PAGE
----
Why is Cuba a socialist country

reform: Cuba removes "communism" from the constitution

Cuba's constitution is about to undergo major reform. After parliament approved a new draft on Sunday, the population is asked: From August 13th - the birthday of the deceased revolutionary leader Fidel Castro - citizens should "actively and consciously" participate in the drafting of the constitution, said the head of state Miguel Díaz-Canel. These deliberations are to take place in public forums by November 15, after which a referendum is to be held on the first new constitution since 1976.

In the adopted draft, the term communism disappears from the constitution for the first time. The Communist Party of Cuba remains the only legal party of the socialist Caribbean state. In the future, power is to be divided between the president and the head of government. To this end, the office of prime minister was reintroduced for the first time since 1976. The "President of the Republic" should in future be an office of its own and not, as before, the chairman of the State Council. Instead, the State Council - the highest executive body - is to be headed by the Speaker of Parliament in future. The draft also specifies age and term limits for presidents: they must be under 60 when they take office for the first time. In addition, the term of office of future presidents is limited to a maximum of ten years.

For the first time, the constitution recognizes private property

Not only the political system should be reformed. The constitution provides for further changes that could further change the everyday life of the citizens: In the new paragraphs the concept of private property is mentioned for the first time, and foreign investments are recognized as important factors for economic growth. In addition, the principle of the presumption of innocence should be anchored in the judiciary and discrimination based on gender identity should be outlawed.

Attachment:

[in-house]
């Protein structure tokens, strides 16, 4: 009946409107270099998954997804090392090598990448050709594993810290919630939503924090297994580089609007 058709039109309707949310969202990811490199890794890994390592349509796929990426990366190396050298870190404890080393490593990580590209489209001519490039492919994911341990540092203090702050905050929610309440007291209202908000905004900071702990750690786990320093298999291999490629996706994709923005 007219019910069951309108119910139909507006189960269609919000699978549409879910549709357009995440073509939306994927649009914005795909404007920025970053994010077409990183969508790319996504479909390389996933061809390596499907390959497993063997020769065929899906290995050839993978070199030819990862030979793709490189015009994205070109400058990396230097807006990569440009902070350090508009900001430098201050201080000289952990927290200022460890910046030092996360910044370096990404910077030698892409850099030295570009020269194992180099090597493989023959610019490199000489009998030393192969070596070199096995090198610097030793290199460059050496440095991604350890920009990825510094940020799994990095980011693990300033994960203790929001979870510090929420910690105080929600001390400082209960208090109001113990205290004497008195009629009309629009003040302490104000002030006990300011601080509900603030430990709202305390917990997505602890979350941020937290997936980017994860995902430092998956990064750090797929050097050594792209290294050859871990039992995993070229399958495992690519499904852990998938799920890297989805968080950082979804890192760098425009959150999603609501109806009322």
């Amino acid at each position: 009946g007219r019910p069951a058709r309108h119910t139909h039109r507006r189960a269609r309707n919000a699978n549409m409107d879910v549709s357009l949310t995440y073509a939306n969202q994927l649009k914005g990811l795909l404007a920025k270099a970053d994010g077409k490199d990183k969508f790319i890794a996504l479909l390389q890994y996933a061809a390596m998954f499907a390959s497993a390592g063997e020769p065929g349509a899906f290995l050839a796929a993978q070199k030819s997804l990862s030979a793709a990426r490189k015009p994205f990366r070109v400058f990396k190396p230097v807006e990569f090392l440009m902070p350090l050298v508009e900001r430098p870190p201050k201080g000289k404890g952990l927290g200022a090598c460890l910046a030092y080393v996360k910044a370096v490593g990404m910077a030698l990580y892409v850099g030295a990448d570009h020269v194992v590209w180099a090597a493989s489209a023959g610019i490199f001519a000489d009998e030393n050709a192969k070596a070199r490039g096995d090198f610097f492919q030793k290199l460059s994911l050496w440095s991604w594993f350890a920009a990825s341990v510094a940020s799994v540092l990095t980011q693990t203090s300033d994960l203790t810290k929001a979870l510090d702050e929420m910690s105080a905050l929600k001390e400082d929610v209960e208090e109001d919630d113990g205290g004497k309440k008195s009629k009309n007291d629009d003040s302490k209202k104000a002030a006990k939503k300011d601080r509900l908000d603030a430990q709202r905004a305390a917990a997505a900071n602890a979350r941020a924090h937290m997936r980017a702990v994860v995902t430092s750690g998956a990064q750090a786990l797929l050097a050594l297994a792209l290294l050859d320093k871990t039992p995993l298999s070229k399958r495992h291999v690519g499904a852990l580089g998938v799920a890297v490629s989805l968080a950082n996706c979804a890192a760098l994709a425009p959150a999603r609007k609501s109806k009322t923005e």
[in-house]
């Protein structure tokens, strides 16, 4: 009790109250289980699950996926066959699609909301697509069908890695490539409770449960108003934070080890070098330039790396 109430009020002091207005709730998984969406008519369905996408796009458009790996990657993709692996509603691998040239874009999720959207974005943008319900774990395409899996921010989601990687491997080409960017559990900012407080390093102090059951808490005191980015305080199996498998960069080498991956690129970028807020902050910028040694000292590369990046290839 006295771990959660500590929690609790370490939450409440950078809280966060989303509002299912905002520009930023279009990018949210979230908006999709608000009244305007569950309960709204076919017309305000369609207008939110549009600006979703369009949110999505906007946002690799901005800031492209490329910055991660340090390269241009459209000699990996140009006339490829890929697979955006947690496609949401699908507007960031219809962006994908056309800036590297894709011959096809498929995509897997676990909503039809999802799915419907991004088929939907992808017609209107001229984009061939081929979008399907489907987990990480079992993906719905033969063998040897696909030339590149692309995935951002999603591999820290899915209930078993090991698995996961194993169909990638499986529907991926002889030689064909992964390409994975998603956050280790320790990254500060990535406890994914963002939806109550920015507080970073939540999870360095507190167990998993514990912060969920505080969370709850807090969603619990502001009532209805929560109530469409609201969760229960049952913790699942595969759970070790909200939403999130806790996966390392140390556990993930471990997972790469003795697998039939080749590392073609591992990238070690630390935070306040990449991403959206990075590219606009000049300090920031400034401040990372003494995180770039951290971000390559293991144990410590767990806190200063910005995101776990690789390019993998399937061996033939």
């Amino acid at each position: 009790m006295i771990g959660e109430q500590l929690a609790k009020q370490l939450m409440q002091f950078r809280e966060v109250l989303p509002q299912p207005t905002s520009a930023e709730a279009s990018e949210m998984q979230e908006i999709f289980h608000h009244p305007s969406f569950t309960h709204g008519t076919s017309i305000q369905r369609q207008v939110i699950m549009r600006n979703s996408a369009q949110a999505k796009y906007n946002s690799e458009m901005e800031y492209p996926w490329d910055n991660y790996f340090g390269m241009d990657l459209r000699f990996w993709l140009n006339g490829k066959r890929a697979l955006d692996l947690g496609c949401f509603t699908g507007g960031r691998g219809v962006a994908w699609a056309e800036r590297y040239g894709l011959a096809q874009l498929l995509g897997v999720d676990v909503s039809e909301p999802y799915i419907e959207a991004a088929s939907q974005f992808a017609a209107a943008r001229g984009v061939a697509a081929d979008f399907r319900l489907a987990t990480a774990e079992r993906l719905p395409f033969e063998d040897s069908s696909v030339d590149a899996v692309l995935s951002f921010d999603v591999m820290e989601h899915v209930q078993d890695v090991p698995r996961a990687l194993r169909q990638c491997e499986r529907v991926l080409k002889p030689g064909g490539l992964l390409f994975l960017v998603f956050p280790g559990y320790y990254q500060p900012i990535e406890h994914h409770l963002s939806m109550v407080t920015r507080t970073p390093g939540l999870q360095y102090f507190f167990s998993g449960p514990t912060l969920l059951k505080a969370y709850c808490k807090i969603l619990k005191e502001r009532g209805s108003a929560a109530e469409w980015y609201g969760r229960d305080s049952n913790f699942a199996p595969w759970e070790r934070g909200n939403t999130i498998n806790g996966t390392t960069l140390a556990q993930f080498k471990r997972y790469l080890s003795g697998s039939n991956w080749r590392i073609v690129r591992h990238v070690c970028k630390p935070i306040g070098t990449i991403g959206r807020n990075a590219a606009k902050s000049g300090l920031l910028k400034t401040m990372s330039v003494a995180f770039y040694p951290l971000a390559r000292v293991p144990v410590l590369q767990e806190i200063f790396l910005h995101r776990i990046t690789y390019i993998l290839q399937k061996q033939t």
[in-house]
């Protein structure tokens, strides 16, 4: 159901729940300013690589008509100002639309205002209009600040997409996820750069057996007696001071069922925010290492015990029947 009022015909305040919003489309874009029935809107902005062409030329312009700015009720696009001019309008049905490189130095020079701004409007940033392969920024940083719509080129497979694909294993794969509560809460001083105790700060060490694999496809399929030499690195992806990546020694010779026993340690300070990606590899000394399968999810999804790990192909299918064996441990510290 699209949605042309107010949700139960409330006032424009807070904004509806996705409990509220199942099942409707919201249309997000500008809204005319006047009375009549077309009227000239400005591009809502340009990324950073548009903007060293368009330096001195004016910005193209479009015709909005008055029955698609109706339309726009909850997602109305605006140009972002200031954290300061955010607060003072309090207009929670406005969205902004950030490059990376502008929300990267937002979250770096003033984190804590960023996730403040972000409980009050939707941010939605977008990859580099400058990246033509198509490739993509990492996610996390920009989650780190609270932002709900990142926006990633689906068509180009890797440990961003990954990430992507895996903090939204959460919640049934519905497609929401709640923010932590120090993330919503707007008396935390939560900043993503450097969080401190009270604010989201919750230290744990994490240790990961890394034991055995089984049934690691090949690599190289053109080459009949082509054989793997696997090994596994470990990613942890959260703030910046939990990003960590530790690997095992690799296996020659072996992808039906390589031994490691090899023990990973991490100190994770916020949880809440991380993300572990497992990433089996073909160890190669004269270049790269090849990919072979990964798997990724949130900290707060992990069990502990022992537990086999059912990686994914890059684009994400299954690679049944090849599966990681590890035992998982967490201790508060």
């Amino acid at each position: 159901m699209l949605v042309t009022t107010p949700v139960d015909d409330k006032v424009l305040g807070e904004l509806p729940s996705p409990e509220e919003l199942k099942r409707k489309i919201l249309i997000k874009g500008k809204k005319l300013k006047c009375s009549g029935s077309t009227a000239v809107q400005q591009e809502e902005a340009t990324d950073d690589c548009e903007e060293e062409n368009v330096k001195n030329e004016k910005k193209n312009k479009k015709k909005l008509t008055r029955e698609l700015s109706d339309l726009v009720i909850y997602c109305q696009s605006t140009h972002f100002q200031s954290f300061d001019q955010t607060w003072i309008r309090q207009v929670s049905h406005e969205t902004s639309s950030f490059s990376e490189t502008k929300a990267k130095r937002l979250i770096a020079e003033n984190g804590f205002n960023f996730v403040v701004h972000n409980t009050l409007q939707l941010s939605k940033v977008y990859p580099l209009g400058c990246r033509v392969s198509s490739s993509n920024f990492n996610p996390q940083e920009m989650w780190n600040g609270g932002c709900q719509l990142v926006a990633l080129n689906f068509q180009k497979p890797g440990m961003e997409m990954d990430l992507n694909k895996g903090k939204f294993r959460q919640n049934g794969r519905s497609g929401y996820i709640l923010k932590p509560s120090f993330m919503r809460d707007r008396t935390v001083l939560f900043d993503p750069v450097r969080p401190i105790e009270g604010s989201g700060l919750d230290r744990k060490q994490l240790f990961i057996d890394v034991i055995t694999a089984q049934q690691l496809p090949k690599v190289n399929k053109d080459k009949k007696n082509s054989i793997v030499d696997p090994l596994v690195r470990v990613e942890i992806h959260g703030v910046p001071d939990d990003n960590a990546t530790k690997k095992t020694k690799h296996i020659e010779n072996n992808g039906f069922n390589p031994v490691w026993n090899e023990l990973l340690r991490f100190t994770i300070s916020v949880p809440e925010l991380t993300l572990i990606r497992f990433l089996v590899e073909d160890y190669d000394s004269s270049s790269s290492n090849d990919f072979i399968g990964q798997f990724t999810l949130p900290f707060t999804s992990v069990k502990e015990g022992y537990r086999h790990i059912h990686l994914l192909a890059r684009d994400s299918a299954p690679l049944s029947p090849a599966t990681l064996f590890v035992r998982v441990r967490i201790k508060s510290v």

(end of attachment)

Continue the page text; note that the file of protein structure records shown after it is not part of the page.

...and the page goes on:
Marriage is defined as the "voluntary union between two people," which paves the way for marriage between same-sex partners. Mariela Castro, the daughter of former President Raúl Castro, was the main driver of the marriage for everyone.

State Secretary Homero Acosta, close confidante of Raúl Castro and architect of the reform, said the new text should adapt to the economic, social and political realities in Cuba and the international community. Cuba should be "socialist, sovereign, independent, prosperous and sustainable," said Parliament President Esteban Lazo.

No turning away from socialism

The changes come at a time when hundreds of thousands of Cubans are self-employed, many of them in the tourism sector. The country's economy is kept going through remittances from abroad, among other things. The Cuban leadership therefore recently admitted that the 1976 constitution did not reflect the changes of recent years.

However, the new constitution does not mean turning away from socialism: Head of State Díaz-Canel said there would be no capitalism in Cuba. The goal of Cuba's leadership is to build socialism instead of a "communist society".

The constitutional reform comes almost two years after the death of Fidel Castro. The former leader of the revolution had ruled the country for almost 50 years and rebuilt it according to his ideas: Housing, education and free health care were available for the entire population, dissidents were driven out of the country or imprisoned.

With land reform and the nationalization of companies, Castro made the USA an enemy, which was placing a trade embargo on the island. As a result, Cuba became more and more dependent on the support of the former Soviet Union. Their collapse plunged Cuba into a severe economic crisis at the beginning of the 1990s, in which a large part of the population went hungry. Ultimately, Fidel and his brother Raúl Castro managed to implement limited market economy reforms.